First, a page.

Some years ago, headlines describing global virus infections were commonplace. Does anyone remember the ILOVEYOU virus, the Melissa worm, and Code Red? Lately, while virus and worm threats have not diminished, their reporting has become less prominent. Have you heard about Nyxem, XSS and Sotrm? Neither had I.
The less prominent reportage may have several causes. Viruses and worms have become so widespread as to lose their newsworthiness, the first shell in a war makes headlines, but the 1,000th does not. Similarly, the big spectacular infections are no longer possible; with more and more people protected by firewalls and anti-virus, infections tend to be spread over time rather than one spectacular burst of activity. The other reason of course is that nowadays worms and viruses tend to be less destructive and more pervasive. Probably there is a higher number of infected machines than in earlier years of the Internet, but modern worms tend to have mostly two functions: serve spam and enslave a machine for future use.
These trends have been broken by Conficker, the latest worm spectacular affecting 9 million computers around the world.This worm affects mostly a Windows Server 2003 vulnerability that was first discovered back in October, which “could allow remote code execution if an affected system received a specially crafted RPC request”. Although the bug was fixed and an update made available, millions of computers have not installed it, making it a prime target for clever worm coders. The virulence of the worm has taken experts by surprise, the infection is still going on, particularly hitting machines in emerging economies quite badly.
I will once again apply my better nature and I will refrain from gloating about Mac vs PC security, but there are several interesting issues unearthed by this latest attack. Firstly, computer security has become one of the most important Cyberlaw issues in recent years because most of us rely heavily on computers for our daily tasks. There is a direct proportional correlation between vulnerability and the number of users online; as more people become wired and the digital divide diminishes, more systems are available to hackers. Moreover, I strongly feel that there are some practices at Microsoft that enhance vulnerability for everyone.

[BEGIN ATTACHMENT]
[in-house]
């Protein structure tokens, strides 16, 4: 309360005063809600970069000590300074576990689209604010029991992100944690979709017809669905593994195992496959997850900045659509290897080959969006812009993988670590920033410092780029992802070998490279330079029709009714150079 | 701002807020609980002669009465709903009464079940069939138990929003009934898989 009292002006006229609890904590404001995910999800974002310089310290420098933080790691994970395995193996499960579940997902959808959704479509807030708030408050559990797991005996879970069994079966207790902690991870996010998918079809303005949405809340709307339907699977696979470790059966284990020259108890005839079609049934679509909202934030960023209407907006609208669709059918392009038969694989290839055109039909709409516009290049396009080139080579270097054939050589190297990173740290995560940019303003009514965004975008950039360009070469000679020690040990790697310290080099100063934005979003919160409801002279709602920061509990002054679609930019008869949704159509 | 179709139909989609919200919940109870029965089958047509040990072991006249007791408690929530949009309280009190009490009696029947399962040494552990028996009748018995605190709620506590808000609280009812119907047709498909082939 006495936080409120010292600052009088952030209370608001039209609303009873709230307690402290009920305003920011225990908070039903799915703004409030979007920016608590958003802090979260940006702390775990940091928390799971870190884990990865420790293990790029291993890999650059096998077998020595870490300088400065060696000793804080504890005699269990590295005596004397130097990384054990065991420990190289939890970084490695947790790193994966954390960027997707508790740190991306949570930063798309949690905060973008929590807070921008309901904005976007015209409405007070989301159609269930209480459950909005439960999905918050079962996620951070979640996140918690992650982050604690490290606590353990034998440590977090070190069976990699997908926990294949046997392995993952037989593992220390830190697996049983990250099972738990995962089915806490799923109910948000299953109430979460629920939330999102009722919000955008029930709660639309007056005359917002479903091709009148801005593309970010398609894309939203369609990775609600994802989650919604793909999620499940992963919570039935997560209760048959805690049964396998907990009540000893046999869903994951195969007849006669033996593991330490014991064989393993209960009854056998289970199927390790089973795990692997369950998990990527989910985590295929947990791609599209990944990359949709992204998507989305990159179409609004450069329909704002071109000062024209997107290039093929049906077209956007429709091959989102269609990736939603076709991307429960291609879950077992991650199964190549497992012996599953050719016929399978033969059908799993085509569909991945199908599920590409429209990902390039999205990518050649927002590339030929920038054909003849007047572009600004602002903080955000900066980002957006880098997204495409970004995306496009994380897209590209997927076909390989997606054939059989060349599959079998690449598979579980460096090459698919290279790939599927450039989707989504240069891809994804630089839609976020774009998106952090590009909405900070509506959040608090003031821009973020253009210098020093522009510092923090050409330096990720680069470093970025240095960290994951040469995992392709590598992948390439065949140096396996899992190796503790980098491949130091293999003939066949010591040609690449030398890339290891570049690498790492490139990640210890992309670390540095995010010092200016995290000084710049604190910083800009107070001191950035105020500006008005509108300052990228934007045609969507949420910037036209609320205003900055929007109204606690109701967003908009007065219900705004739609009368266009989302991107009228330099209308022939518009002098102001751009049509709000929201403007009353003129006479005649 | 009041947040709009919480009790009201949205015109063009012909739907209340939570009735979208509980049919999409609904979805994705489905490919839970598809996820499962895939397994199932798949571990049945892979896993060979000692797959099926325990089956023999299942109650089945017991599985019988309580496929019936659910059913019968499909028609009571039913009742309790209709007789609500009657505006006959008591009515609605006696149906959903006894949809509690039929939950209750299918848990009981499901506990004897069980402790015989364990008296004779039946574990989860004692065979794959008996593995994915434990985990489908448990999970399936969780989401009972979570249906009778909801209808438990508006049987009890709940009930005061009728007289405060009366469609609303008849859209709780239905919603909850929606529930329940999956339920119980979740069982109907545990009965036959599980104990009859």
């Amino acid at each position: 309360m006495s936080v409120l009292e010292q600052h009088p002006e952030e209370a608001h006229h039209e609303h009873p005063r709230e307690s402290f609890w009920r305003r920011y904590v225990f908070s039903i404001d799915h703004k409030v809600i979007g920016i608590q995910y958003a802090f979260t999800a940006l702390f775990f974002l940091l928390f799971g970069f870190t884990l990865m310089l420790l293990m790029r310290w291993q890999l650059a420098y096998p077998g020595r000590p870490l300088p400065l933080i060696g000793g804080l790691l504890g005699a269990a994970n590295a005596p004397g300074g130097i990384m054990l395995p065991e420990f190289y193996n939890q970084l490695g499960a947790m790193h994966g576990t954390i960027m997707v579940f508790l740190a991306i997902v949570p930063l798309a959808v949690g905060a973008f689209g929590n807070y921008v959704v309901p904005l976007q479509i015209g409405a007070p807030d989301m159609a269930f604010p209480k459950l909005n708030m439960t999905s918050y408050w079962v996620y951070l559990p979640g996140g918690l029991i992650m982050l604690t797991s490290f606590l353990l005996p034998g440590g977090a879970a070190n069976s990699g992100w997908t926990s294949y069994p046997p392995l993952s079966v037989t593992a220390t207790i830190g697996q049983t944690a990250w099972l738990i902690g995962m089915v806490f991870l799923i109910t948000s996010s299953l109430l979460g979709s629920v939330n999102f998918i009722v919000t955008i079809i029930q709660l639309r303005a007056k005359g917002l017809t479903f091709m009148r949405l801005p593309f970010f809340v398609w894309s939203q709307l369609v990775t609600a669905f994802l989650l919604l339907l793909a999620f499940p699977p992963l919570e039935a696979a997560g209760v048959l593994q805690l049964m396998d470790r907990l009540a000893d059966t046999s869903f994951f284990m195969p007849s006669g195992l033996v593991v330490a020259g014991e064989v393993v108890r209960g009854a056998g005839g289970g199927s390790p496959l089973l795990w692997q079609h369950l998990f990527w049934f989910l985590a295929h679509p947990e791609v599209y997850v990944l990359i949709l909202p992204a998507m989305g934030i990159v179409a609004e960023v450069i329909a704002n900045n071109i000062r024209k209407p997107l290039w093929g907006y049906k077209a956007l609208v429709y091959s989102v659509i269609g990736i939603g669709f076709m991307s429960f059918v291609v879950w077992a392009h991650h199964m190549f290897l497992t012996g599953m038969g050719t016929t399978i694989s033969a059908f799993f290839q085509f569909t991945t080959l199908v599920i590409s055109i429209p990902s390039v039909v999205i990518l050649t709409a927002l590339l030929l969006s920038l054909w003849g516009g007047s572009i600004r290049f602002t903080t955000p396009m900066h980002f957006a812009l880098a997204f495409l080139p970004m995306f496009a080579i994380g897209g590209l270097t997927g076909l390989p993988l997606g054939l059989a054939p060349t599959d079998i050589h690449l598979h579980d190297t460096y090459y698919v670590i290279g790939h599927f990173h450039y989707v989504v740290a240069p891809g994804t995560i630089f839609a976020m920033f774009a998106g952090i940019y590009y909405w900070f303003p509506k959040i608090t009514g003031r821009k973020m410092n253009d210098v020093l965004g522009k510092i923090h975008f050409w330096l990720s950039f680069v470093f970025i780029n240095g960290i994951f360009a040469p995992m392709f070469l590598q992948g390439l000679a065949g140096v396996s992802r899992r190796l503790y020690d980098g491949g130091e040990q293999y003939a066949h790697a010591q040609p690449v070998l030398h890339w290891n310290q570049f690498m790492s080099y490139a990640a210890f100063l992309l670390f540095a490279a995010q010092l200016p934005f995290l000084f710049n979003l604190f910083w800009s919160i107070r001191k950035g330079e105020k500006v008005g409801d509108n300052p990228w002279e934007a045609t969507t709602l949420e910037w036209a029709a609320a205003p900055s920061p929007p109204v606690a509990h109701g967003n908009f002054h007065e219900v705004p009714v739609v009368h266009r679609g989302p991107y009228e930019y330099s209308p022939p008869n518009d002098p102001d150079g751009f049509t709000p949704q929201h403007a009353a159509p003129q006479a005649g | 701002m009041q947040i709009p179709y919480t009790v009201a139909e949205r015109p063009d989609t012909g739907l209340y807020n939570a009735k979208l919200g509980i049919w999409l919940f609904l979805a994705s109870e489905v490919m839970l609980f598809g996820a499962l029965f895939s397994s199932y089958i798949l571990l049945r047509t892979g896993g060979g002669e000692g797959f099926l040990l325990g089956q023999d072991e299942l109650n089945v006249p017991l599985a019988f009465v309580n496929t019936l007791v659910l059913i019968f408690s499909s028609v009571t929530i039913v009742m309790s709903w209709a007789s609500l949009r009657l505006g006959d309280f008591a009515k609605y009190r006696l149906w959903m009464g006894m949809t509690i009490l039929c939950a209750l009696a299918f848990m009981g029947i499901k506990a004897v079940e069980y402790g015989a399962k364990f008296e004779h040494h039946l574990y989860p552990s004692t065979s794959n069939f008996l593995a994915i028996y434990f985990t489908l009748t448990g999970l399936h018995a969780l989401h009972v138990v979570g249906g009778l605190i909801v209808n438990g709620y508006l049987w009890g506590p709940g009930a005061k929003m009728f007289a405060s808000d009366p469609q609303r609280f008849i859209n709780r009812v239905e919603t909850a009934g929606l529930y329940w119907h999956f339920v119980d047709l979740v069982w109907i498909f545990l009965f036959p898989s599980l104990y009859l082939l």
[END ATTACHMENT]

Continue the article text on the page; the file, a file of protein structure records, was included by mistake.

Allow me to illustrate the point with an anecdote. My MacBook Pro has dual boot because I still have need Windows for various tasks, particularly when I am remotely editing SCRIPTed. For that purpose I purchased and installed a valid yet cheap OEM copy of Windows XP on my Mac. Back in December I logged into the Windows portion of the hard drive, and because I had not logged in for a while it downloaded a large number of updates, amongst them the much maligned Windows Genuine Advantage (WGA). This wretched upgrade turns your machine into a snitch, and it somehow did not like that I was running an OEM copy of Windows on a Mac, so it turned on several nagging notices, as well as changing the Windows background and logging splash screens with annoying messages. While getting rid of WGA is relatively easy for someone who knows what they’re doing, this got me thinking that WGA acts as a potent disincentive for people without valid copies of Windows to download updates in fear that their computer will stop working properly. It should be no coincidence that large number of computers in India, Brazil, China and Russia. It is my contention that the reason for such prevalence in emerging economies is not the lack of expertise, but actually the lack of updates because people have stopped trusting them due to WGA.
Internet security is as good as its weakest systems, and as things stand, there are millions of vulnerable PCs. While Windows Vista came with some robust protection preinstalled, many of its features were removed by the user as soon as possible. Computer security must be both non-intrusive and easily scalable. At the moment, Microsoft does not have either.